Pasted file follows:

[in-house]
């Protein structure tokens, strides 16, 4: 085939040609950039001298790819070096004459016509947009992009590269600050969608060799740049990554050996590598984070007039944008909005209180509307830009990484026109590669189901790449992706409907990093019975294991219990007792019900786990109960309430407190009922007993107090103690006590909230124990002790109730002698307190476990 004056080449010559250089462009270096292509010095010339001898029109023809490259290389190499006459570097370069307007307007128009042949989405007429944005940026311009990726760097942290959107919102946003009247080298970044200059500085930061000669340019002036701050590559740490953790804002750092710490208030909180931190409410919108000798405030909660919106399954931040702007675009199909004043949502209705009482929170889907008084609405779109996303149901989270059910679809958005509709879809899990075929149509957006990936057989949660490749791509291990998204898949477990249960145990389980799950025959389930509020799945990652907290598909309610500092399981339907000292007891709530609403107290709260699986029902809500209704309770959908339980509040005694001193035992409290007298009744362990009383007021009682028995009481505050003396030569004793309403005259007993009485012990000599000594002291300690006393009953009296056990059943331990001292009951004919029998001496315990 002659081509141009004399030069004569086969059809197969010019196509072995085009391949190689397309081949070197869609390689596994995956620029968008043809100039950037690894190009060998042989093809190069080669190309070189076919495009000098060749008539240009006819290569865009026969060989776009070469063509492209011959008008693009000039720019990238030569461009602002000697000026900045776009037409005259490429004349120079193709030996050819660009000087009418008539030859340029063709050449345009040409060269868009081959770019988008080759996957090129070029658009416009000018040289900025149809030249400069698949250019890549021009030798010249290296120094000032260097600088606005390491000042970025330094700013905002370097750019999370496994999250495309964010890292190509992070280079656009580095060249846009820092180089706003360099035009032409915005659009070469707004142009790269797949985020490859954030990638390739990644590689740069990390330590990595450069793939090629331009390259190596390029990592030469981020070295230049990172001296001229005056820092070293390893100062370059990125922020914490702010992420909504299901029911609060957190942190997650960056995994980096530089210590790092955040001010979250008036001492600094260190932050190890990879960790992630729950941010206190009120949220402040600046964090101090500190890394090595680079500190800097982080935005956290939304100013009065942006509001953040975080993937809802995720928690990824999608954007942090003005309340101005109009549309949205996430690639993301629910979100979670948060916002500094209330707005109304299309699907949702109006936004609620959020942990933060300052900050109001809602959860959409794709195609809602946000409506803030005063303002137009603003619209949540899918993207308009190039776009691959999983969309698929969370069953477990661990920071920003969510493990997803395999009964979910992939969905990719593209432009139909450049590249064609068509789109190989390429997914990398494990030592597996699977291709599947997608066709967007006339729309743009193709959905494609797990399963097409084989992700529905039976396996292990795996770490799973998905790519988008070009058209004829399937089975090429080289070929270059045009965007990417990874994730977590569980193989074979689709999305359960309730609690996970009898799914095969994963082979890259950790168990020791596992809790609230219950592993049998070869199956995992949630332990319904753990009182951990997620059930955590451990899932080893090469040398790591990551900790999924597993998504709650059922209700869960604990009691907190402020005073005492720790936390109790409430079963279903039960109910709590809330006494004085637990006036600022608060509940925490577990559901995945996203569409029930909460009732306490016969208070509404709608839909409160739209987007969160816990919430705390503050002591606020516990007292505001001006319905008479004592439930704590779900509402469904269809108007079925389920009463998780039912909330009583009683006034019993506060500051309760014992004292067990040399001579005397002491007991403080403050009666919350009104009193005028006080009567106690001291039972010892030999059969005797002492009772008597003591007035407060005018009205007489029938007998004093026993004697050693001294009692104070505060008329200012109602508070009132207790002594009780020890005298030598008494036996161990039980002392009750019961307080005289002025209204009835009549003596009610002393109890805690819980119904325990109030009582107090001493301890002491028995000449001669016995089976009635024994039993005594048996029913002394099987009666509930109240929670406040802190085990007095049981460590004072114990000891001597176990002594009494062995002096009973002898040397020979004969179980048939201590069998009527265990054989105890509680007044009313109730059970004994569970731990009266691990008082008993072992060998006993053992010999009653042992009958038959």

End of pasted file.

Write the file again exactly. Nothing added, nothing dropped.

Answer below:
[in-house]
């Protein structure tokens, strides 16, 4: 085939040609950039001298790819070096004459016509947009992009590269600050969608060799740049990554050996590598984070007039944008909005209180509307830009990484026109590669189901790449992706409907990093019975294991219990007792019900786990109960309430407190009922007993107090103690006590909230124990002790109730002698307190476990 004056080449010559250089462009270096292509010095010339001898029109023809490259290389190499006459570097370069307007307007128009042949989405007429944005940026311009990726760097942290959107919102946003009247080298970044200059500085930061000669340019002036701050590559740490953790804002750092710490208030909180931190409410919108000798405030909660919106399954931040702007675009199909004043949502209705009482929170889907008084609405779109996303149901989270059910679809958005509709879809899990075929149509957006990936057989949660490749791509291990998204898949477990249960145990389980799950025959389930509020799945990652907290598909309610500092399981339907000292007891709530609403107290709260699986029902809500209704309770959908339980509040005694001193035992409290007298009744362990009383007021009682028995009481505050003396030569004793309403005259007993009485012990000599000594002291300690006393009953009296056990059943331990001292009951004919029998001496315990 002659081509141009004399030069004569086969059809197969010019196509072995085009391949190689397309081949070197869609390689596994995956620029968008043809100039950037690894190009060998042989093809190069080669190309070189076919495009000098060749008539240009006819290569865009026969060989776009070469063509492209011959008008693009000039720019990238030569461009602002000697000026900045776009037409005259490429004349120079193709030996050819660009000087009418008539030859340029063709050449345009040409060269868009081959770019988008080759996957090129070029658009416009000018040289900025149809030249400069698949250019890549021009030798010249290296120094000032260097600088606005390491000042970025330094700013905002370097750019999370496994999250495309964010890292190509992070280079656009580095060249846009820092180089706003360099035009032409915005659009070469707004142009790269797949985020490859954030990638390739990644590689740069990390330590990595450069793939090629331009390259190596390029990592030469981020070295230049990172001296001229005056820092070293390893100062370059990125922020914490702010992420909504299901029911609060957190942190997650960056995994980096530089210590790092955040001010979250008036001492600094260190932050190890990879960790992630729950941010206190009120949220402040600046964090101090500190890394090595680079500190800097982080935005956290939304100013009065942006509001953040975080993937809802995720928690990824999608954007942090003005309340101005109009549309949205996430690639993301629910979100979670948060916002500094209330707005109304299309699907949702109006936004609620959020942990933060300052900050109001809602959860959409794709195609809602946000409506803030005063303002137009603003619209949540899918993207308009190039776009691959999983969309698929969370069953477990661990920071920003969510493990997803395999009964979910992939969905990719593209432009139909450049590249064609068509789109190989390429997914990398494990030592597996699977291709599947997608066709967007006339729309743009193709959905494609797990399963097409084989992700529905039976396996292990795996770490799973998905790519988008070009058209004829399937089975090429080289070929270059045009965007990417990874994730977590569980193989074979689709999305359960309730609690996970009898799914095969994963082979890259950790168990020791596992809790609230219950592993049998070869199956995992949630332990319904753990009182951990997620059930955590451990899932080893090469040398790591990551900790999924597993998504709650059922209700869960604990009691907190402020005073005492720790936390109790409430079963279903039960109910709590809330006494004085637990006036600022608060509940925490577990559901995945996203569409029930909460009732306490016969208070509404709608839909409160739209987007969160816990919430705390503050002591606020516990007292505001001006319905008479004592439930704590779900509402469904269809108007079925389920009463998780039912909330009583009683006034019993506060500051309760014992004292067990040399001579005397002491007991403080403050009666919350009104009193005028006080009567106690001291039972010892030999059969005797002492009772008597003591007035407060005018009205007489029938007998004093026993004697050693001294009692104070505060008329200012109602508070009132207790002594009780020890005298030598008494036996161990039980002392009750019961307080005289002025209204009835009549003596009610002393109890805690819980119904325990109030009582107090001493301890002491028995000449001669016995089976009635024994039993005594048996029913002394099987009666509930109240929670406040802190085990007095049981460590004072114990000891001597176990002594009494062995002096009973002898040397020979004969179980048939201590069998009527265990054989105890509680007044009313109730059970004994569970731990009266691990008082008993072992060998006993053992010999009653042992009958038959």